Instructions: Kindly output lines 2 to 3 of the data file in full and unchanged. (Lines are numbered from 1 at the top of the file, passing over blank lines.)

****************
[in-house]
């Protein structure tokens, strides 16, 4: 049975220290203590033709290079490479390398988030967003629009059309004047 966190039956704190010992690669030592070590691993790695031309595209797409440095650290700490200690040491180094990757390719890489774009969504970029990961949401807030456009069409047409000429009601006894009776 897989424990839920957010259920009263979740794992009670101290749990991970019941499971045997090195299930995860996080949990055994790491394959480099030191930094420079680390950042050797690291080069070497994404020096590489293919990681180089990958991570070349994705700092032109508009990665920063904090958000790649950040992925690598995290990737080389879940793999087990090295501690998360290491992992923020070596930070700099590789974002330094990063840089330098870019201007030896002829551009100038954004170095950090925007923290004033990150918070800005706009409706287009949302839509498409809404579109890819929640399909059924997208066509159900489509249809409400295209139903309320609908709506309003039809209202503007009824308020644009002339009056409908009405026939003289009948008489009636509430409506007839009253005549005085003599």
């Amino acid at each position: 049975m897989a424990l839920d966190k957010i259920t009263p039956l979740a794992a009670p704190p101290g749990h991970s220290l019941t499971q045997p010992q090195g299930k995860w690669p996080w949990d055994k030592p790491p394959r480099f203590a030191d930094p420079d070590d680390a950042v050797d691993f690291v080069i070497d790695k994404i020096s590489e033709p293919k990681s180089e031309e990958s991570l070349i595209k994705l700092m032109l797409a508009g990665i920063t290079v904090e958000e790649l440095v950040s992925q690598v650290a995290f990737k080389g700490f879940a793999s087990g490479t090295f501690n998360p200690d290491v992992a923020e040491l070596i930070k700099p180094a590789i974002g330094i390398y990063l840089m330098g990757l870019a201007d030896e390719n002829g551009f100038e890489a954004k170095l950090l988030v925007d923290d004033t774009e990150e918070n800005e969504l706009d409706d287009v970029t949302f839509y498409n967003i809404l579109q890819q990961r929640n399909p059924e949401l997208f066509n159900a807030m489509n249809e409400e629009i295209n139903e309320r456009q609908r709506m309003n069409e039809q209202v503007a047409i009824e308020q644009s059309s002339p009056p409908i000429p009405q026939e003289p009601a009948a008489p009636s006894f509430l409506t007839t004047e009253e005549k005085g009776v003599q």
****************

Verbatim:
């Protein structure tokens, strides 16, 4: 049975220290203590033709290079490479390398988030967003629009059309004047 966190039956704190010992690669030592070590691993790695031309595209797409440095650290700490200690040491180094990757390719890489774009969504970029990961949401807030456009069409047409000429009601006894009776 897989424990839920957010259920009263979740794992009670101290749990991970019941499971045997090195299930995860996080949990055994790491394959480099030191930094420079680390950042050797690291080069070497994404020096590489293919990681180089990958991570070349994705700092032109508009990665920063904090958000790649950040992925690598995290990737080389879940793999087990090295501690998360290491992992923020070596930070700099590789974002330094990063840089330098870019201007030896002829551009100038954004170095950090925007923290004033990150918070800005706009409706287009949302839509498409809404579109890819929640399909059924997208066509159900489509249809409400295209139903309320609908709506309003039809209202503007009824308020644009002339009056409908009405026939003289009948008489009636509430409506007839009253005549005085003599």
């Amino acid at each position: 049975m897989a424990l839920d966190k957010i259920t009263p039956l979740a794992a009670p704190p101290g749990h991970s220290l019941t499971q045997p010992q090195g299930k995860w690669p996080w949990d055994k030592p790491p394959r480099f203590a030191d930094p420079d070590d680390a950042v050797d691993f690291v080069i070497d790695k994404i020096s590489e033709p293919k990681s180089e031309e990958s991570l070349i595209k994705l700092m032109l797409a508009g990665i920063t290079v904090e958000e790649l440095v950040s992925q690598v650290a995290f990737k080389g700490f879940a793999s087990g490479t090295f501690n998360p200690d290491v992992a923020e040491l070596i930070k700099p180094a590789i974002g330094i390398y990063l840089m330098g990757l870019a201007d030896e390719n002829g551009f100038e890489a954004k170095l950090l988030v925007d923290d004033t774009e990150e918070n800005e969504l706009d409706d287009v970029t949302f839509y498409n967003i809404l579109q890819q990961r929640n399909p059924e949401l997208f066509n159900a807030m489509n249809e409400e629009i295209n139903e309320r456009q609908r709506m309003n069409e039809q209202v503007a047409i009824e308020q644009s059309s002339p009056p409908i000429p009405q026939e003289p009601a009948a008489p009636s006894f509430l409506t007839t004047e009253e005549k005085g009776v003599q």